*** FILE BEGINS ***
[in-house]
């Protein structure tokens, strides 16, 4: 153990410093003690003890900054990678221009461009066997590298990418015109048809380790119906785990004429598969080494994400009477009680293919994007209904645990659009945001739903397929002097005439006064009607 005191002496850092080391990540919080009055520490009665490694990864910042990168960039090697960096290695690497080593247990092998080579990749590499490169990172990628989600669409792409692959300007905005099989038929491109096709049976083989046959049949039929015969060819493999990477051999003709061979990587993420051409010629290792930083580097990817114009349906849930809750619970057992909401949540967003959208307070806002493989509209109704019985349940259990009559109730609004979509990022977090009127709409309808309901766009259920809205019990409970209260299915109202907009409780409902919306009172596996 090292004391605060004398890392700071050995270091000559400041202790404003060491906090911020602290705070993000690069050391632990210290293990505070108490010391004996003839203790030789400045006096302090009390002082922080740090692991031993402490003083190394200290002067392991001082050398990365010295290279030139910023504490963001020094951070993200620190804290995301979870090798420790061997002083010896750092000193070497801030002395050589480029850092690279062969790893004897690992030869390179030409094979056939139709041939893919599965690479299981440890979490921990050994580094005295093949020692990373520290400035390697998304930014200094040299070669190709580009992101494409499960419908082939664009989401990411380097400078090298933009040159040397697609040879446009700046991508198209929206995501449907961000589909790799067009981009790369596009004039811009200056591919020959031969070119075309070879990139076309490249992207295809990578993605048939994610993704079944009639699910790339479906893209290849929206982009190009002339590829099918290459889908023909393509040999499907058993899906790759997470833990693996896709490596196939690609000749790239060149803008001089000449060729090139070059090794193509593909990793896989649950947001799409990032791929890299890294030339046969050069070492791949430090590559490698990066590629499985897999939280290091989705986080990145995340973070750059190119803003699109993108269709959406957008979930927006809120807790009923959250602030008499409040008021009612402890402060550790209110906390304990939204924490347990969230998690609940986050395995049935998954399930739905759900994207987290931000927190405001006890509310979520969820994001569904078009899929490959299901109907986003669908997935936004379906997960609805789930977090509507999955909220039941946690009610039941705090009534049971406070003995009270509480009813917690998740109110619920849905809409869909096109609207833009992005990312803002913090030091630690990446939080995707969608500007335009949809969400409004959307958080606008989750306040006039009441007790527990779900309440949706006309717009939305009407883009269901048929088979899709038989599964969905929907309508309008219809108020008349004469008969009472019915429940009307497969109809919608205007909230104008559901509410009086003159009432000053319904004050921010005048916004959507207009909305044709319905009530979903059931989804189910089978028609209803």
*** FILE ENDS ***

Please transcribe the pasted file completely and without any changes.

[in-house]
């Protein structure tokens, strides 16, 4: 153990410093003690003890900054990678221009461009066997590298990418015109048809380790119906785990004429598969080494994400009477009680293919994007209904645990659009945001739903397929002097005439006064009607 005191002496850092080391990540919080009055520490009665490694990864910042990168960039090697960096290695690497080593247990092998080579990749590499490169990172990628989600669409792409692959300007905005099989038929491109096709049976083989046959049949039929015969060819493999990477051999003709061979990587993420051409010629290792930083580097990817114009349906849930809750619970057992909401949540967003959208307070806002493989509209109704019985349940259990009559109730609004979509990022977090009127709409309808309901766009259920809205019990409970209260299915109202907009409780409902919306009172596996 090292004391605060004398890392700071050995270091000559400041202790404003060491906090911020602290705070993000690069050391632990210290293990505070108490010391004996003839203790030789400045006096302090009390002082922080740090692991031993402490003083190394200290002067392991001082050398990365010295290279030139910023504490963001020094951070993200620190804290995301979870090798420790061997002083010896750092000193070497801030002395050589480029850092690279062969790893004897690992030869390179030409094979056939139709041939893919599965690479299981440890979490921990050994580094005295093949020692990373520290400035390697998304930014200094040299070669190709580009992101494409499960419908082939664009989401990411380097400078090298933009040159040397697609040879446009700046991508198209929206995501449907961000589909790799067009981009790369596009004039811009200056591919020959031969070119075309070879990139076309490249992207295809990578993605048939994610993704079944009639699910790339479906893209290849929206982009190009002339590829099918290459889908023909393509040999499907058993899906790759997470833990693996896709490596196939690609000749790239060149803008001089000449060729090139070059090794193509593909990793896989649950947001799409990032791929890299890294030339046969050069070492791949430090590559490698990066590629499985897999939280290091989705986080990145995340973070750059190119803003699109993108269709959406957008979930927006809120807790009923959250602030008499409040008021009612402890402060550790209110906390304990939204924490347990969230998690609940986050395995049935998954399930739905759900994207987290931000927190405001006890509310979520969820994001569904078009899929490959299901109907986003669908997935936004379906997960609805789930977090509507999955909220039941946690009610039941705090009534049971406070003995009270509480009813917690998740109110619920849905809409869909096109609207833009992005990312803002913090030091630690990446939080995707969608500007335009949809969400409004959307958080606008989750306040006039009441007790527990779900309440949706006309717009939305009407883009269901048929088979899709038989599964969905929907309508309008219809108020008349004469008969009472019915429940009307497969109809919608205007909230104008559901509410009086003159009432000053319904004050921010005048916004959507207009909305044709319905009530979903059931989804189910089978028609209803």